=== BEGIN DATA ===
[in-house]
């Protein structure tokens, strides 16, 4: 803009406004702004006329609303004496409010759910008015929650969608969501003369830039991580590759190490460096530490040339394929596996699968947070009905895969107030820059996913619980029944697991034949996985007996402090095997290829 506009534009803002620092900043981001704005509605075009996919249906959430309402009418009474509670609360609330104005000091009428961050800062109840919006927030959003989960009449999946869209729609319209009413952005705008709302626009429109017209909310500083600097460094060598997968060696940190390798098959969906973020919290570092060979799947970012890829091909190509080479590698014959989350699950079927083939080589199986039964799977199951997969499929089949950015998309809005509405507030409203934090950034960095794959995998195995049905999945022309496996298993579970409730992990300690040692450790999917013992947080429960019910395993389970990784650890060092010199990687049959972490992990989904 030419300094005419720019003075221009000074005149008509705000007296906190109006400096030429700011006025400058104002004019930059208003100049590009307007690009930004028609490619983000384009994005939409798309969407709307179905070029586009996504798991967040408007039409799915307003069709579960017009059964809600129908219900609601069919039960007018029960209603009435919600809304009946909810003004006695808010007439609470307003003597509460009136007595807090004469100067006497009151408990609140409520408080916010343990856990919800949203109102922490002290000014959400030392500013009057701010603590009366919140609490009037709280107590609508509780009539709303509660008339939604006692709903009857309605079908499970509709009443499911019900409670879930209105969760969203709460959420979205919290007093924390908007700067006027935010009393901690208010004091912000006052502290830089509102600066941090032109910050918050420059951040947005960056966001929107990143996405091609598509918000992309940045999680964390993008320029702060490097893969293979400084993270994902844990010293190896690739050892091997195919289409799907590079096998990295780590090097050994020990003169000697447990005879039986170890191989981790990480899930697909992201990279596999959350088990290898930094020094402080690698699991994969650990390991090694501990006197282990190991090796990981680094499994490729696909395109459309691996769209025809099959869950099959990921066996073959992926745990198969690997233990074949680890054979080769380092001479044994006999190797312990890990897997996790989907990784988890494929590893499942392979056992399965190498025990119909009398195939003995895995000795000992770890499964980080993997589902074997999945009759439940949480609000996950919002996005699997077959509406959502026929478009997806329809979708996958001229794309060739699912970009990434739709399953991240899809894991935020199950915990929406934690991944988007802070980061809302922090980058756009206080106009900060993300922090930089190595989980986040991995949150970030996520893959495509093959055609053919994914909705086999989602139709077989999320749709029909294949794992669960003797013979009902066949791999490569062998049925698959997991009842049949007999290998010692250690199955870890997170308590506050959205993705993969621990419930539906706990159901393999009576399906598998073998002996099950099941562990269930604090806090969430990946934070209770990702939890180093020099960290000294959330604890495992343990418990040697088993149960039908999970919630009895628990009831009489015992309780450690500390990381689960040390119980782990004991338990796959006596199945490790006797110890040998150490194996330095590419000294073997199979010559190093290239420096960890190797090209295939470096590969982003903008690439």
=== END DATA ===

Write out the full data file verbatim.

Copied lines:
[in-house]
């Protein structure tokens, strides 16, 4: 803009406004702004006329609303004496409010759910008015929650969608969501003369830039991580590759190490460096530490040339394929596996699968947070009905895969107030820059996913619980029944697991034949996985007996402090095997290829 506009534009803002620092900043981001704005509605075009996919249906959430309402009418009474509670609360609330104005000091009428961050800062109840919006927030959003989960009449999946869209729609319209009413952005705008709302626009429109017209909310500083600097460094060598997968060696940190390798098959969906973020919290570092060979799947970012890829091909190509080479590698014959989350699950079927083939080589199986039964799977199951997969499929089949950015998309809005509405507030409203934090950034960095794959995998195995049905999945022309496996298993579970409730992990300690040692450790999917013992947080429960019910395993389970990784650890060092010199990687049959972490992990989904 030419300094005419720019003075221009000074005149008509705000007296906190109006400096030429700011006025400058104002004019930059208003100049590009307007690009930004028609490619983000384009994005939409798309969407709307179905070029586009996504798991967040408007039409799915307003069709579960017009059964809600129908219900609601069919039960007018029960209603009435919600809304009946909810003004006695808010007439609470307003003597509460009136007595807090004469100067006497009151408990609140409520408080916010343990856990919800949203109102922490002290000014959400030392500013009057701010603590009366919140609490009037709280107590609508509780009539709303509660008339939604006692709903009857309605079908499970509709009443499911019900409670879930209105969760969203709460959420979205919290007093924390908007700067006027935010009393901690208010004091912000006052502290830089509102600066941090032109910050918050420059951040947005960056966001929107990143996405091609598509918000992309940045999680964390993008320029702060490097893969293979400084993270994902844990010293190896690739050892091997195919289409799907590079096998990295780590090097050994020990003169000697447990005879039986170890191989981790990480899930697909992201990279596999959350088990290898930094020094402080690698699991994969650990390991090694501990006197282990190991090796990981680094499994490729696909395109459309691996769209025809099959869950099959990921066996073959992926745990198969690997233990074949680890054979080769380092001479044994006999190797312990890990897997996790989907990784988890494929590893499942392979056992399965190498025990119909009398195939003995895995000795000992770890499964980080993997589902074997999945009759439940949480609000996950919002996005699997077959509406959502026929478009997806329809979708996958001229794309060739699912970009990434739709399953991240899809894991935020199950915990929406934690991944988007802070980061809302922090980058756009206080106009900060993300922090930089190595989980986040991995949150970030996520893959495509093959055609053919994914909705086999989602139709077989999320749709029909294949794992669960003797013979009902066949791999490569062998049925698959997991009842049949007999290998010692250690199955870890997170308590506050959205993705993969621990419930539906706990159901393999009576399906598998073998002996099950099941562990269930604090806090969430990946934070209770990702939890180093020099960290000294959330604890495992343990418990040697088993149960039908999970919630009895628990009831009489015992309780450690500390990381689960040390119980782990004991338990796959006596199945490790006797110890040998150490194996330095590419000294073997199979010559190093290239420096960890190797090209295939470096590969982003903008690439």